Corbin, your job sounds amazing! When did you decide you wanted to be a pro-skater?

I’ve kind of been heavily into a lot of sports growing up since I was about three or four years-old. I surfed because my dad was heavily into surfing and then when I was 14, a skate park opened up down the street and I basically fell in love with skateboarding. I basically dropped everything that I was doing, footy, surfing, and I was [constantly] on the skateboard from that day.

When you first told friends and family about your plans were they supportive or did they think it was a bit of a pipe dream?

No, they were definitely supportive, I’m sure there have been moments there over the last 16 years that they thought it was, like, a pipe dream, [laughs] because there was maybe times where I was, like, I didn’t think it could happen due to money. My mum always calls it a university degree, there was like six or seven years there where I was putting money into it, [having to] travel and only getting small budgets to travel with off sponsors. Eventually, you get to a point where you’re really doing well and making money out of it, which [for me] has been the last few years, which has been really good.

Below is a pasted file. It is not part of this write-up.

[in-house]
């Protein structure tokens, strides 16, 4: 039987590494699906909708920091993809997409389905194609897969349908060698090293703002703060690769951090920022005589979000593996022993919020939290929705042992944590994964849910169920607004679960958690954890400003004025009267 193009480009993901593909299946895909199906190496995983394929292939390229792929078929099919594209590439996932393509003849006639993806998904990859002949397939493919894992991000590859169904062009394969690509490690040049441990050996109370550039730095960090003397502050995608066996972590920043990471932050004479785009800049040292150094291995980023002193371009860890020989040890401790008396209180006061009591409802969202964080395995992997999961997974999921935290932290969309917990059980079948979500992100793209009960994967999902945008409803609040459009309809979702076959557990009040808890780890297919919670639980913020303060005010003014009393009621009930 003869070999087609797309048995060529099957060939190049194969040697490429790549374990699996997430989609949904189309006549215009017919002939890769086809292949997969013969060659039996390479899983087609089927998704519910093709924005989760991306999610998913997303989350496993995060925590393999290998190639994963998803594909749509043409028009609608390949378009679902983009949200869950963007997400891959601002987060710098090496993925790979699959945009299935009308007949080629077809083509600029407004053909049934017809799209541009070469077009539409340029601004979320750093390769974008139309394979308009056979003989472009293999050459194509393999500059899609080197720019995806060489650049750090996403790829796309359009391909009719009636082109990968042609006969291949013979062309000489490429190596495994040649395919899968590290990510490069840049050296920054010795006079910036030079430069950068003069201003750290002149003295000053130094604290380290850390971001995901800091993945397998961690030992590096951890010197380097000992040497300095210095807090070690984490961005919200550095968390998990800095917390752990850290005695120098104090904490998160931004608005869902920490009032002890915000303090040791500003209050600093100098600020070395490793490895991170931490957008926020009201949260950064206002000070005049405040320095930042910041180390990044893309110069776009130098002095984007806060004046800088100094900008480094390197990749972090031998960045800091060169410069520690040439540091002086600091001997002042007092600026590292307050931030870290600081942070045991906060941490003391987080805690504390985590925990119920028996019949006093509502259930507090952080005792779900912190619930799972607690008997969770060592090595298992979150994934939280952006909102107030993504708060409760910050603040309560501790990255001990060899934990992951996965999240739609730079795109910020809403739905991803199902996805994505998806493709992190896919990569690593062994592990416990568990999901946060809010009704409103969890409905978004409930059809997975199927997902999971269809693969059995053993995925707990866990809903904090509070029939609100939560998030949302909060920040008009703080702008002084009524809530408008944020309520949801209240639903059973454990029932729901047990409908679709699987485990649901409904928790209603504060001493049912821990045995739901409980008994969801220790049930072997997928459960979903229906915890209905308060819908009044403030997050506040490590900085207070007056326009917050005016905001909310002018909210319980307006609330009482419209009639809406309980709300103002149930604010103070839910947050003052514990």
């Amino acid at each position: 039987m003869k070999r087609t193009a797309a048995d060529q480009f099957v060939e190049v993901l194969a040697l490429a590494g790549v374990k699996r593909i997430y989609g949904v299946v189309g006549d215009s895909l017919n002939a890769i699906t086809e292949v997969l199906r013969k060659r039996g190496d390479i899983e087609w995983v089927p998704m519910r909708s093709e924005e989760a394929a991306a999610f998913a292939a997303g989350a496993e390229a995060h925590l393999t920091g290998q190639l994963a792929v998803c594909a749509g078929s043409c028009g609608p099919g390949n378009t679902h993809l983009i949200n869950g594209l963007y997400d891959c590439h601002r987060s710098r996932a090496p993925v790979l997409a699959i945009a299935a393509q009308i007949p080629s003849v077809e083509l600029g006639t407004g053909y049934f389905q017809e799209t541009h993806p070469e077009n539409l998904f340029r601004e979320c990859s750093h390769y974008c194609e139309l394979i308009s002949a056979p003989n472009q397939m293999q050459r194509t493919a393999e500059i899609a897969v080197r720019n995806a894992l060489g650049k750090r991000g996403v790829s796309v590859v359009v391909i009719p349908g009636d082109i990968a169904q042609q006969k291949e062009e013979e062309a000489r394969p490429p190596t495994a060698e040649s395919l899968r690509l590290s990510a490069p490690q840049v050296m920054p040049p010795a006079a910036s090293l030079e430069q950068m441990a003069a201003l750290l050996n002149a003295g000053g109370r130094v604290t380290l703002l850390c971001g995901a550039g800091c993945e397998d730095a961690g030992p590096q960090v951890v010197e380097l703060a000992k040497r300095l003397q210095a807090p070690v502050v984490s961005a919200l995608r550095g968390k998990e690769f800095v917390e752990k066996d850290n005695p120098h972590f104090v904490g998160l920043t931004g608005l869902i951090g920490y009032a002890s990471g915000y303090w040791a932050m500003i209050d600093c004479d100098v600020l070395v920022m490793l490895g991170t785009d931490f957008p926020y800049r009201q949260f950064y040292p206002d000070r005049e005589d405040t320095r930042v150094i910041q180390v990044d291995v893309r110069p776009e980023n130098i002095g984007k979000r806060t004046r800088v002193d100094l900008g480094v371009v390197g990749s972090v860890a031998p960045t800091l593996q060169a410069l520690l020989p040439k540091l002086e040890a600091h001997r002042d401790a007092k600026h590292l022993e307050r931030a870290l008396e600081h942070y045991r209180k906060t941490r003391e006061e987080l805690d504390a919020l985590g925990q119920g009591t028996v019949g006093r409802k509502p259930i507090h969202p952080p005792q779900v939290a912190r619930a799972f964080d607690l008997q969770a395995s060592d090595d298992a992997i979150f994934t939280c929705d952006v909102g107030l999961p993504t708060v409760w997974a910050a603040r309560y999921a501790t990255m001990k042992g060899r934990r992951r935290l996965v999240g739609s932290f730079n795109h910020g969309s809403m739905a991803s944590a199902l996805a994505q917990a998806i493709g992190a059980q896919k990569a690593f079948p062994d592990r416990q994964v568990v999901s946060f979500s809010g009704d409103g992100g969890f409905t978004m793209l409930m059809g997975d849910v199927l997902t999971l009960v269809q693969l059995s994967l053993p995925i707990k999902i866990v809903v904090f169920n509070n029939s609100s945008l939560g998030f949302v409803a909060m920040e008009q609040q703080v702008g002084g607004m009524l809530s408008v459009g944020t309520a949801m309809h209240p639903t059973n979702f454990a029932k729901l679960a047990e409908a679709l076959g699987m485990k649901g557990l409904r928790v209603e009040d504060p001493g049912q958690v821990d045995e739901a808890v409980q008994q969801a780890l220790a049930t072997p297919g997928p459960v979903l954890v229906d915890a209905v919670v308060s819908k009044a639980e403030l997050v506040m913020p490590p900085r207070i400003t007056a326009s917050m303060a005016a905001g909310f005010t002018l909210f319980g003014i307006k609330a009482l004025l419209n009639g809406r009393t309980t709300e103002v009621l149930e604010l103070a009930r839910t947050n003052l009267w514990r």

How did you come to sign a pro contract?

Basically you get sponsored at an amateur level, and then you’ve got other guys around you who you’re skating with and you go on trips all of the time. And it builds over the years, if they [sponsors] think you’re worthy of turning pro, then you kind of work through the ranks and get that, and you go through, like, doing interviews for magazines, filming video parts, in the streets and at skate-parks to get to that level.

What is the best thing about being a proskater?

I get to have fun every day of my life, I’m hanging out with my friends every single day, and I get to travel the world. You can’t ask for much more than that.

What’s the hardest part of the lifestyle?

Injuries. I’ve broken my ankles a bunch of times, you’re always rolling them and breaking them, [because] every day you have to fall over to do what you want to do.

There are plenty of kids that dream of being a pro-skater, but don’t quite get there. In your opinion, what is it that makes the difference between ‘making it’ and falling short?

I think it’s probably the ones that are just dedicated the most [that make it] I’d say. Those who want to put more effort into it, spending more time on their skateboard, I’d pretty much say that’s it. Obviously you need to have some sort of skill to be able to do it in the first place but, practice makes perfect with anything you do, whether it be golf or tennis or surfing or skateboarding.

What advice would you have for  readers dreaming of becoming a pro-skater?

Just do whatever’s fun and what you love to do, that’s the main thing. Anything you’re doing that you love you always put more effort into and try harder, and end up better at it in the end.